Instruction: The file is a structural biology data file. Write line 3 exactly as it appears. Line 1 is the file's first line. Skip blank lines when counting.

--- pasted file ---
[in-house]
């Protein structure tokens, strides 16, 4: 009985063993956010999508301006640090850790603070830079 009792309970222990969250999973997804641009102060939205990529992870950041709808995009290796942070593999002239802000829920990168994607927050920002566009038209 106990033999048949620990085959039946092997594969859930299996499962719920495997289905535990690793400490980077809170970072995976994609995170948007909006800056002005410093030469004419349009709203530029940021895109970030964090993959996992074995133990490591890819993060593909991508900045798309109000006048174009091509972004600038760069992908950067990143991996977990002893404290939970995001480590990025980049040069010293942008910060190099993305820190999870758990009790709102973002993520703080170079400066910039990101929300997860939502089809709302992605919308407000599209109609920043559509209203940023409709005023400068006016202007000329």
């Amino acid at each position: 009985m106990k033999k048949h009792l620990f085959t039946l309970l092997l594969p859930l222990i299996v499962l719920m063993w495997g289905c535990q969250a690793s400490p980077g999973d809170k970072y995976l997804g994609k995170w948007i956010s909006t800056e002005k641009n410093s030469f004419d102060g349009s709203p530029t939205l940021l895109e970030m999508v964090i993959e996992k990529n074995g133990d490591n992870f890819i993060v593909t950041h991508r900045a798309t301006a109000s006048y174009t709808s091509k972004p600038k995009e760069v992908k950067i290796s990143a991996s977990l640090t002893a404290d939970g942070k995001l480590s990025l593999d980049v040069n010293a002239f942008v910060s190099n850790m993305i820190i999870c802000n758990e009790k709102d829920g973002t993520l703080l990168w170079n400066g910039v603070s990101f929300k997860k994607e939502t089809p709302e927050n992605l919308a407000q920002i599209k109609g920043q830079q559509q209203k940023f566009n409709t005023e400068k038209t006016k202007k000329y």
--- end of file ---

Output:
């Amino acid at each position: 009985m106990k033999k048949h009792l620990f085959t039946l309970l092997l594969p859930l222990i299996v499962l719920m063993w495997g289905c535990q969250a690793s400490p980077g999973d809170k970072y995976l997804g994609k995170w948007i956010s909006t800056e002005k641009n410093s030469f004419d102060g349009s709203p530029t939205l940021l895109e970030m999508v964090i993959e996992k990529n074995g133990d490591n992870f890819i993060v593909t950041h991508r900045a798309t301006a109000s006048y174009t709808s091509k972004p600038k995009e760069v992908k950067i290796s990143a991996s977990l640090t002893a404290d939970g942070k995001l480590s990025l593999d980049v040069n010293a002239f942008v910060s190099n850790m993305i820190i999870c802000n758990e009790k709102d829920g973002t993520l703080l990168w170079n400066g910039v603070s990101f929300k997860k994607e939502t089809p709302e927050n992605l919308a407000q920002i599209k109609g920043q830079q559509q209203k940023f566009n409709t005023e400068k038209t006016k202007k000329y």